I spent the Thanksgiving holiday at my parent’s house in Pennsylvania, where my mom cooked the best turkey dinner I can remember. The highlights included homemade cranberry sauce with Granny Smith Apples and almonds, mashed potatoes with cream separated fresh from the cow, and a perfectly roasted Turkey from a local farm. The whole meal was delicious.
The next day, my mom made a rich broth with the turkey carcass. She added some noodles, an onion, and frozen corn from the farm. It was the perfect accompaniment to our Thanksgiving leftovers the next night.
That same evening, the familiar signs of fluoroderma began to show themselves in all the familiar places: on my chin, around my temples, on the back of my neck. At the time, I didn’t consider it could have been caused by the turkey broth. I thought it was because my parent’s live in a house with fluoridated water, even though I made every effort to avoid using water from the tap.
Because of the new breakouts, I was relieved to leave Fluorideville the next day. My mom sent me home with a generous portion of leftover turkey, which I dutifully ate at nearly every meal until it was gone (at over $4 a pound, how could I let it go to waste?). I was fine with the turkey meat, but on my final turkey meal of the Thanksgiving holiday I had another outbreak. It was the drumstick, and more specifically, all the fat crispy turkey skin that went along with it.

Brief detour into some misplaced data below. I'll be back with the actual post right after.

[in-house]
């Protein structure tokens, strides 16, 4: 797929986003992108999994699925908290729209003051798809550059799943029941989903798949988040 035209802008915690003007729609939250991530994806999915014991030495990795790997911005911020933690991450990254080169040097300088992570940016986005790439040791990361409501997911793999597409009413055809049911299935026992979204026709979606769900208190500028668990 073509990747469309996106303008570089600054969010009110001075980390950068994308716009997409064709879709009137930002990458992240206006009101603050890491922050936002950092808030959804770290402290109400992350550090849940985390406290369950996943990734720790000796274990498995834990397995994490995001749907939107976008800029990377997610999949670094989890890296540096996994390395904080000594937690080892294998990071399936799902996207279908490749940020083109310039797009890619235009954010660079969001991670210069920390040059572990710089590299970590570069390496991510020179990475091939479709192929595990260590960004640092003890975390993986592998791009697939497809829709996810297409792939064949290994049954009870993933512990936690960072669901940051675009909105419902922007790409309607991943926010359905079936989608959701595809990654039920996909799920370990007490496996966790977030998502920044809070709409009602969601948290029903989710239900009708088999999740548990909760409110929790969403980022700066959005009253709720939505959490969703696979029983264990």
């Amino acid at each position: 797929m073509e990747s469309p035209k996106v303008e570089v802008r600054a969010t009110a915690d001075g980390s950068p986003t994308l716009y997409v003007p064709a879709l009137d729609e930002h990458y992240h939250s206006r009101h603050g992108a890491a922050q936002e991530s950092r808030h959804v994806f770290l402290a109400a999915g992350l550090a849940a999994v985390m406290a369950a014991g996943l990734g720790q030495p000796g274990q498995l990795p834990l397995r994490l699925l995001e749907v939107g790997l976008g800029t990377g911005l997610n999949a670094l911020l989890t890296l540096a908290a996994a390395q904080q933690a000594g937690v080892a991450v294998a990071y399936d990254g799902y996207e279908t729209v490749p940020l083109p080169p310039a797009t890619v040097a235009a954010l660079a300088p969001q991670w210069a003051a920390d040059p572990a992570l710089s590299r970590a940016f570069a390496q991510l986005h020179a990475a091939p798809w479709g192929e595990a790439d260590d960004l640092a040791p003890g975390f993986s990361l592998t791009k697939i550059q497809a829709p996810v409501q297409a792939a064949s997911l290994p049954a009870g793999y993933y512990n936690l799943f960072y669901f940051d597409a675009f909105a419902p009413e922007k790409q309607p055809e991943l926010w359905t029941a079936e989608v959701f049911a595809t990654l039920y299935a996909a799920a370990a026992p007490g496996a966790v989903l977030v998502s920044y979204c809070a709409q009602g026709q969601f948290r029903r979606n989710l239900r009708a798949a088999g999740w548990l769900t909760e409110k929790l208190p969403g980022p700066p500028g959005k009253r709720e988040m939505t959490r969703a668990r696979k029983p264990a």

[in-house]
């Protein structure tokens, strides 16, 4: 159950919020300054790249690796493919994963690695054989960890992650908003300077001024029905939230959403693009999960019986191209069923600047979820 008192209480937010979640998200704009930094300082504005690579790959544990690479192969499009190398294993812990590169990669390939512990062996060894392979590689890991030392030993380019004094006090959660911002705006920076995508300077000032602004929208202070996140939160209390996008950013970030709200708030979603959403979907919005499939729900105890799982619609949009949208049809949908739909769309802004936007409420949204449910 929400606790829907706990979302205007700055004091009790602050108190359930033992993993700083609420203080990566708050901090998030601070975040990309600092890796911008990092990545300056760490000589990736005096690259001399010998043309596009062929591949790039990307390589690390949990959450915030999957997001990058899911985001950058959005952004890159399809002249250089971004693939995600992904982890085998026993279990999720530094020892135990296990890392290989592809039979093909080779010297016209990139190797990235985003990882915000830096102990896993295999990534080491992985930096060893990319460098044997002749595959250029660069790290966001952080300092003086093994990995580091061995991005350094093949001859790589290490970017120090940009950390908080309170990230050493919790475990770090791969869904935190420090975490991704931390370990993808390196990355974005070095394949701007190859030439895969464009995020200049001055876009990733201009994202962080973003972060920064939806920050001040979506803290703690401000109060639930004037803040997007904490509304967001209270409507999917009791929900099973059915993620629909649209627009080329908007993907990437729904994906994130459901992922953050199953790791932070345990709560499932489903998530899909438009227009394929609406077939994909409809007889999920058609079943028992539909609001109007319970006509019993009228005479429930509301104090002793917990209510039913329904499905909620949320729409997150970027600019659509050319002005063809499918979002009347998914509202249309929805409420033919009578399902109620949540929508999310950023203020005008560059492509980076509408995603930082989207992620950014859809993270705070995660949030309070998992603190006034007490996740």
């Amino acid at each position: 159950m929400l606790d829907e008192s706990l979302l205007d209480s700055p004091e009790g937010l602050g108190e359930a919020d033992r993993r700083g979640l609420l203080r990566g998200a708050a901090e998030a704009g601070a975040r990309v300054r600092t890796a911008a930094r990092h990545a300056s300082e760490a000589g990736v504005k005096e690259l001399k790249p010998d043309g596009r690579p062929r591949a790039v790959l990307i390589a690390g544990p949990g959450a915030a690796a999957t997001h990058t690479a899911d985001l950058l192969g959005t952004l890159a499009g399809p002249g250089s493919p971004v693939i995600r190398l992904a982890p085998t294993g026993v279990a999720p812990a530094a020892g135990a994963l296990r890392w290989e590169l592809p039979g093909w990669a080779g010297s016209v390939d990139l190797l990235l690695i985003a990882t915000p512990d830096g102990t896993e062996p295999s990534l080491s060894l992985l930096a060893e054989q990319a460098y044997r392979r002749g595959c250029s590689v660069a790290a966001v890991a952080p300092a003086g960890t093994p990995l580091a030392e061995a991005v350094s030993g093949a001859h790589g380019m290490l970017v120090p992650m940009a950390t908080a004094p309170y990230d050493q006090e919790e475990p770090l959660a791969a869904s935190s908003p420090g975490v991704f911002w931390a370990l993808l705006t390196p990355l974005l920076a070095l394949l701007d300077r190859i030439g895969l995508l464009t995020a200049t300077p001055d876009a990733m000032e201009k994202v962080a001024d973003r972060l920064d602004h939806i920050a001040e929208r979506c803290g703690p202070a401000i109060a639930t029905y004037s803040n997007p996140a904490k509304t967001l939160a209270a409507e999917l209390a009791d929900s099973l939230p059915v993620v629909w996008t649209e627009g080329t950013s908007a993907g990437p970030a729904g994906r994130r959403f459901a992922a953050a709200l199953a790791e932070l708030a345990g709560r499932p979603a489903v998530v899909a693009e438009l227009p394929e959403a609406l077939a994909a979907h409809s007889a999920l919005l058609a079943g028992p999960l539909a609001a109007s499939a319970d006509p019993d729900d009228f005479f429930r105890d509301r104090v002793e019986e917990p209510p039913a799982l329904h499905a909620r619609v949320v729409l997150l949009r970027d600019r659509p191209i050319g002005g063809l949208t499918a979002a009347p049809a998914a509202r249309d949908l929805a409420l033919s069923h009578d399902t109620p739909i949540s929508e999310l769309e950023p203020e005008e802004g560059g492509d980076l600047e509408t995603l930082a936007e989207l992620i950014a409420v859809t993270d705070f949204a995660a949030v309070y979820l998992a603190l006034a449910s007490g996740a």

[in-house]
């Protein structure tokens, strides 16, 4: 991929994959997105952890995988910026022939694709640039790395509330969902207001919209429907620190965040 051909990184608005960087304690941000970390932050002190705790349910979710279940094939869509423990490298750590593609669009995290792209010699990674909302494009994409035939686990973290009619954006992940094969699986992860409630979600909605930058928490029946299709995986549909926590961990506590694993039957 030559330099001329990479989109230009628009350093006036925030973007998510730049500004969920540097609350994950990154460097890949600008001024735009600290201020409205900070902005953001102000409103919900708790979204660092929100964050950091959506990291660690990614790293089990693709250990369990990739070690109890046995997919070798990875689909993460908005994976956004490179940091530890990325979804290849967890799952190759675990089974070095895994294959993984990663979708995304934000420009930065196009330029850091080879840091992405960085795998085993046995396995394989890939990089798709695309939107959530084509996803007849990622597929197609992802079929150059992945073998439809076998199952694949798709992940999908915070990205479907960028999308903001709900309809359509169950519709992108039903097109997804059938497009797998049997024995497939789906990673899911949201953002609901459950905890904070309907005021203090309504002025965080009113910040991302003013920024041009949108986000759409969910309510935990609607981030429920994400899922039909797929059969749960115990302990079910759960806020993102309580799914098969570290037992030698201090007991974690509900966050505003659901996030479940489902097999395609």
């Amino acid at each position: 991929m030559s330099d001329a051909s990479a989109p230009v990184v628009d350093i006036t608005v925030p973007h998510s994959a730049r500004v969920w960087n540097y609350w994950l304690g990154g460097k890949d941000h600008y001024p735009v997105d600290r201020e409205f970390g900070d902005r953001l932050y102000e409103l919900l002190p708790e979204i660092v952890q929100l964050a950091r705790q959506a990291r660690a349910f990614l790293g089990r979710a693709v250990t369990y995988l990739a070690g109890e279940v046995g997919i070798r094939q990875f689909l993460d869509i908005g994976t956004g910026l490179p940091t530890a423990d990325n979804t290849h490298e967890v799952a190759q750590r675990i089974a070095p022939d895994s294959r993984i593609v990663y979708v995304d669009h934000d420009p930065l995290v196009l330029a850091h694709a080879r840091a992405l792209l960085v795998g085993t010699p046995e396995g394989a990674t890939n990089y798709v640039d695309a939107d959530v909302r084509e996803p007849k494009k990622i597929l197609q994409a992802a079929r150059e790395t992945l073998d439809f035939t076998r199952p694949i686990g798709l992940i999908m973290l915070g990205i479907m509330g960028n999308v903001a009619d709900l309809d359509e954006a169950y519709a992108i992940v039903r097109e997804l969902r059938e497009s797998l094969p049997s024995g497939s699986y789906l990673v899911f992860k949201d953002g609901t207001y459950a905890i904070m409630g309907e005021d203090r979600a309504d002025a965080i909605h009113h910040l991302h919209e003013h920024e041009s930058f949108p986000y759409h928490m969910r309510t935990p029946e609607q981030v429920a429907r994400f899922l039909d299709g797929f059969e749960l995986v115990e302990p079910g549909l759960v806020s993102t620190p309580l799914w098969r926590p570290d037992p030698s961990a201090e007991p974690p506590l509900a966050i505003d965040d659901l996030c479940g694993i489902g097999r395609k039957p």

Looking back, I should have realized the fluoride content of turkey would give me problems. I suppose I was in denial. As with chickens, fluoride accumulates in the bones and fatty tissue of turkeys –even the expensive turkey my mom bought this year. It was bred, raised, and processed on a local farm in Pennsylvania Dutch Country. It even drank clean well water it’s whole life. But this turkey wasn’t organic, which means it ate poultry feed from soy and corn treated with pesticides, many of which are fluoride-based.
The high fluoride content of commercially-raised chicken is well documented, but I did not find a lot of information about the fluoride content of turkey. In this abstract of an article published in The Journal of Agricultural Food Chemistry entitled Fluoride Content of Foods Made with Mechanically Separated Chicken, the authors explain that unlike with chicken, foods made from mechanically deboned turkey are not a significant source of fluoride. But if we take a closer look at their research, we learn this fact does not mean they thought turkey bones contain less fluoride. Instead, the authors conclude that mechanically processed turkey is low in fluoride because the bones are difficult to crush (see Fluoridation News Releases: Fluoride in Chicken).
Tracing the source of every breakout is a challenge I do not claim to have mastered, but after two years of studying my body’s reaction to fluoride it is definitely a skill I have refined to some degree. At the very least, we need more studies about the fluoride content of the foods we are eating. They need to be detailed and specific: turkey skin, turkey bones, turkey stock, dark meat, white meat, organic, free-range, etc.
Next year, I will be sure to splurge on a bird I know is organic.
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